Using an external flash is a scary notion for many new photographers. The idea of working with artificial light, or flashing away like a paparazzi may seem daunting, but using external flash enables photographers to capture images in a much wider variety of situations, especially when shooting indoors or at night.
Flash doesn’t have to be scary. Understanding a few basics will help ease even the most timid of photographers into the world of external flash.
What Is External Flash?
An external flash is also commonly referred to as a Speedlight (for Nikon), Speedlite (for Canon), or a portable flash (as a generic term.) This type of flash slides into the camera’s hot-shoe (usually located at the top of the camera), and is an essential piece of equipment for any professional photographer. External flash is much more powerful and versatile than the pop-up flash that is built in to a camera, but less powerful than a studio flash unit.
When To Use External Flash
External flash can be used to light a dark scene, make a subject ‘pop,’ or just gently fill in the shadows of a high-contrast photograph. All of the images below were taken using flash units attached to a camera.
Image taken by annilove
Image taken by Barry Rayburn
Image taken by Edward Peters
This kind of flash can be used in any of the camera’s capturing modes (P, Tv or S, Av or A, M, and even AUTO), but it is most effective when the camera is in manual mode, as you will have more control over the final exposure. It is important to note that the flash unit itself also has operating modes. The most useful of those are TTL and M. TTL stands for Through The Lens, and is kind of like the ‘auto’ of the flash world. M is obviously manual. In TTL mode, the flash works out its optimum output for any given shot, but in M mode, you have to do this manually.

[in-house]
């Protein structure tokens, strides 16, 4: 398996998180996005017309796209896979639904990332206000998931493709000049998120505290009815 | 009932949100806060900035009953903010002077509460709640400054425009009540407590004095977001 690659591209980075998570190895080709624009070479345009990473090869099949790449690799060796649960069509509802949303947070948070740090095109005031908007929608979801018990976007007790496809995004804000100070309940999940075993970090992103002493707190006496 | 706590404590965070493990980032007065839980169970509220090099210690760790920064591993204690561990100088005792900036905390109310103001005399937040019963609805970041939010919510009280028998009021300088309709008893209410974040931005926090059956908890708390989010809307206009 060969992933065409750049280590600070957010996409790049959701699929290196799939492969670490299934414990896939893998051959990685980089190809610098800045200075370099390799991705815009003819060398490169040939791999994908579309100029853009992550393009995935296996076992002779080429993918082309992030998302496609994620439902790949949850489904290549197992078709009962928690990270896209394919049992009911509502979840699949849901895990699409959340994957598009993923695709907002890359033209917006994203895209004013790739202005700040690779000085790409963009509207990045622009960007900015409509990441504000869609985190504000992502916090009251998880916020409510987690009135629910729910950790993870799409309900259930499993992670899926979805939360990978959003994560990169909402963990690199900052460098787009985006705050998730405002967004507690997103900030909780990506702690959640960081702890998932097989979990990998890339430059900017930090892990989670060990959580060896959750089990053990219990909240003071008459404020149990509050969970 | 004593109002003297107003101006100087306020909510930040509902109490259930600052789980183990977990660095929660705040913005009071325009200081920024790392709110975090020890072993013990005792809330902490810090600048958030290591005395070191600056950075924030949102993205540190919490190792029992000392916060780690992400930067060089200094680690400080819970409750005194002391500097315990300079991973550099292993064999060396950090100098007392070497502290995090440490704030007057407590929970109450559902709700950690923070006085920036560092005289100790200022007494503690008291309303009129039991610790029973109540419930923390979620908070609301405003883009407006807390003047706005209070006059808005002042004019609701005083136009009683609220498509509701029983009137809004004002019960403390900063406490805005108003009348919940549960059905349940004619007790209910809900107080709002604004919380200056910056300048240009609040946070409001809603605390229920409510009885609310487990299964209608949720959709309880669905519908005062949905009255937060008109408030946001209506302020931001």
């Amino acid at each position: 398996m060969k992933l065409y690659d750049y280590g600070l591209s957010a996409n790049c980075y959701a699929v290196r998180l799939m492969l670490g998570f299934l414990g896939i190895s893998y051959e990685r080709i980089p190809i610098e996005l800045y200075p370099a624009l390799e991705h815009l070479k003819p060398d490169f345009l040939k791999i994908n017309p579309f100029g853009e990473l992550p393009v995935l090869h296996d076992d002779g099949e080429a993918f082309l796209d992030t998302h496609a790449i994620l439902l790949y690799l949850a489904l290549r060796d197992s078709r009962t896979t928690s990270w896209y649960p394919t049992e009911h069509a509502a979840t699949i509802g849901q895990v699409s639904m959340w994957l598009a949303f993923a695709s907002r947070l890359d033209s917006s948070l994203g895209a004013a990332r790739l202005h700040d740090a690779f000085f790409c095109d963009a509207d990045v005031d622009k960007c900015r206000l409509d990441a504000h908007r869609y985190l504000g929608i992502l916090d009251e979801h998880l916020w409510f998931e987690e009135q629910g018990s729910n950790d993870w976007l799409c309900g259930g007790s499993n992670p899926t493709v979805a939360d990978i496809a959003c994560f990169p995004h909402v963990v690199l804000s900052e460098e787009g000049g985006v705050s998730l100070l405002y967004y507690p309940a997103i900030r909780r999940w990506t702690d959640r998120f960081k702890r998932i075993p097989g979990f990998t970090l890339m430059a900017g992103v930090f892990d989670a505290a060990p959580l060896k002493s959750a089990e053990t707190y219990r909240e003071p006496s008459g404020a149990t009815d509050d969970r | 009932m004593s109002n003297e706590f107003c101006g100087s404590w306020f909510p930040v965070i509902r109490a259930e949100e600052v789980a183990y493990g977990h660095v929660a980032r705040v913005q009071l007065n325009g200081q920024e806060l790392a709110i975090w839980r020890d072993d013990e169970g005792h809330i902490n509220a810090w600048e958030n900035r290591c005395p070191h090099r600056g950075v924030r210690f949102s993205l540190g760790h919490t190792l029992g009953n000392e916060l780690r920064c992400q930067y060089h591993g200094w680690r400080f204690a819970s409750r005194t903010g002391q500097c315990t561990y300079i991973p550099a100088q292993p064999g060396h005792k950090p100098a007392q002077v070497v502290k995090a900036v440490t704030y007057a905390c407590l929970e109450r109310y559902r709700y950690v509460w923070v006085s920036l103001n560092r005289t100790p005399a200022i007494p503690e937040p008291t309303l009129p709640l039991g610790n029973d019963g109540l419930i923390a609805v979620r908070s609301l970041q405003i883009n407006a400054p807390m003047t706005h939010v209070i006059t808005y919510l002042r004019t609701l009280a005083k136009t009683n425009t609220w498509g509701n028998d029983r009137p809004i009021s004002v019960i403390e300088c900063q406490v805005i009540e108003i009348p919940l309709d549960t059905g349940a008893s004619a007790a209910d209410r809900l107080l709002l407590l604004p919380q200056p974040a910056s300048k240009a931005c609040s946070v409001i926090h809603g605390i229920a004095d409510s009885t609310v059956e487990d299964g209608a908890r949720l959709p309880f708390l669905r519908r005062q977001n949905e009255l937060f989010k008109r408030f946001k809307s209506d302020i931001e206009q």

Change The Output
One of the biggest mistakes beginners make when first using an external flash is to treat it as an ‘all or nothing’ light source. Unlike pop-up flash, Speedlights/Speedlites are designed with the ability to output varying amounts of light, which means that you can control how much flash you want to use. Using the flash on full power will often make your shots look ‘flashy,’ or overexposed (but of course, this depends on your environment and the ambient light available). While this is sometimes necessary, or desired, choosing to lower the power of the flash is useful for adding just a little bit of ‘fill light’ to the shadows in a scene, without it looking overly lit.
Learning to balance flash and ambient light is an invaluable skill to learn, and will help you to achieve more natural looking shots. But to begin with, try dialing down the power of your speedlight and testing the results in different environments. You may be surprised at how much of an impact just a little bit of flash can have! Don’t think of your speedlight as just having an ‘on/off’ switch. Varying the amount of light emitted will give you much more control over your images.